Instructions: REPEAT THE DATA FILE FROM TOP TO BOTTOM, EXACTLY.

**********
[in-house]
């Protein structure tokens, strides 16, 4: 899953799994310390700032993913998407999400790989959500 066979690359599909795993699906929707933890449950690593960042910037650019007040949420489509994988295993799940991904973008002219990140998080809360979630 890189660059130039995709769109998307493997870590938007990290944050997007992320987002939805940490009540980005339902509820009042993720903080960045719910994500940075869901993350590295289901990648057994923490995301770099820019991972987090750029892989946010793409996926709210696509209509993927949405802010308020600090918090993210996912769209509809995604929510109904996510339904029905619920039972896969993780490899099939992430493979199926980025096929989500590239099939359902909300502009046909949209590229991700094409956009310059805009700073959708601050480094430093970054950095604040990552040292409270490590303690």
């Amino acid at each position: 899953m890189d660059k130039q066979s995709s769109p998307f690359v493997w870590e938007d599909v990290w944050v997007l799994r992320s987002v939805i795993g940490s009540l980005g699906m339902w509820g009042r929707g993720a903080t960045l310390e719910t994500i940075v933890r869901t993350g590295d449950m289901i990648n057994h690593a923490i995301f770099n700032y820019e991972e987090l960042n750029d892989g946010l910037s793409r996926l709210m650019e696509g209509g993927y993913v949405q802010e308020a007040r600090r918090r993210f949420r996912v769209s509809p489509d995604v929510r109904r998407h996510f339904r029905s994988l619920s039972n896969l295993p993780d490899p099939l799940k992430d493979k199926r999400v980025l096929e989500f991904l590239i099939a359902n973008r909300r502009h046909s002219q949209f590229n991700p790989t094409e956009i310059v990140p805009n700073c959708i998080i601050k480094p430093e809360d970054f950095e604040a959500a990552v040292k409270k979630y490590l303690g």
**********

[in-house]
């Protein structure tokens, strides 16, 4: 899953799994310390700032993913998407999400790989959500 066979690359599909795993699906929707933890449950690593960042910037650019007040949420489509994988295993799940991904973008002219990140998080809360979630 890189660059130039995709769109998307493997870590938007990290944050997007992320987002939805940490009540980005339902509820009042993720903080960045719910994500940075869901993350590295289901990648057994923490995301770099820019991972987090750029892989946010793409996926709210696509209509993927949405802010308020600090918090993210996912769209509809995604929510109904996510339904029905619920039972896969993780490899099939992430493979199926980025096929989500590239099939359902909300502009046909949209590229991700094409956009310059805009700073959708601050480094430093970054950095604040990552040292409270490590303690």
């Amino acid at each position: 899953m890189d660059k130039q066979s995709s769109p998307f690359v493997w870590e938007d599909v990290w944050v997007l799994r992320s987002v939805i795993g940490s009540l980005g699906m339902w509820g009042r929707g993720a903080t960045l310390e719910t994500i940075v933890r869901t993350g590295d449950m289901i990648n057994h690593a923490i995301f770099n700032y820019e991972e987090l960042n750029d892989g946010l910037s793409r996926l709210m650019e696509g209509g993927y993913v949405q802010e308020a007040r600090r918090r993210f949420r996912v769209s509809p489509d995604v929510r109904r998407h996510f339904r029905s994988l619920s039972n896969l295993p993780d490899p099939l799940k992430d493979k199926r999400v980025l096929e989500f991904l590239i099939a359902n973008r909300r502009h046909s002219q949209f590229n991700p790989t094409e956009i310059v990140p805009n700073c959708i998080i601050k480094p430093e809360d970054f950095e604040a959500a990552v040292k409270k979630y490590l303690g």